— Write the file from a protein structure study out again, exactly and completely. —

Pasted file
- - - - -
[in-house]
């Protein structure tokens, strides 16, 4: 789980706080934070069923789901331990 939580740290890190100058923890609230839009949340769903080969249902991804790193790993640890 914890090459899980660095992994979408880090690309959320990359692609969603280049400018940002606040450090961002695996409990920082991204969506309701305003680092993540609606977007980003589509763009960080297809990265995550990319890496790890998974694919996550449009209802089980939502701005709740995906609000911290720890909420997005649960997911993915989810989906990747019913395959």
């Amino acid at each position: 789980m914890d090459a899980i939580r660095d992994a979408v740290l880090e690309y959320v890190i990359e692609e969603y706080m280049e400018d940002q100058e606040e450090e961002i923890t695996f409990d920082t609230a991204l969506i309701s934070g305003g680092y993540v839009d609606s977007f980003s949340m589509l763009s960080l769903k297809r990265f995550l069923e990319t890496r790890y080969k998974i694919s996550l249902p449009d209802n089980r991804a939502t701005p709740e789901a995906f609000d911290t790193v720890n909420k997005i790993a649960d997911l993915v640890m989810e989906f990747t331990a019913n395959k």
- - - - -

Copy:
[in-house]
């Protein structure tokens, strides 16, 4: 789980706080934070069923789901331990 939580740290890190100058923890609230839009949340769903080969249902991804790193790993640890 914890090459899980660095992994979408880090690309959320990359692609969603280049400018940002606040450090961002695996409990920082991204969506309701305003680092993540609606977007980003589509763009960080297809990265995550990319890496790890998974694919996550449009209802089980939502701005709740995906609000911290720890909420997005649960997911993915989810989906990747019913395959």
């Amino acid at each position: 789980m914890d090459a899980i939580r660095d992994a979408v740290l880090e690309y959320v890190i990359e692609e969603y706080m280049e400018d940002q100058e606040e450090e961002i923890t695996f409990d920082t609230a991204l969506i309701s934070g305003g680092y993540v839009d609606s977007f980003s949340m589509l763009s960080l769903k297809r990265f995550l069923e990319t890496r790890y080969k998974i694919s996550l249902p449009d209802n089980r991804a939502t701005p709740e789901a995906f609000d911290t790193v720890n909420k997005i790993a649960d997911l993915v640890m989810e989906f990747t331990a019913n395959k």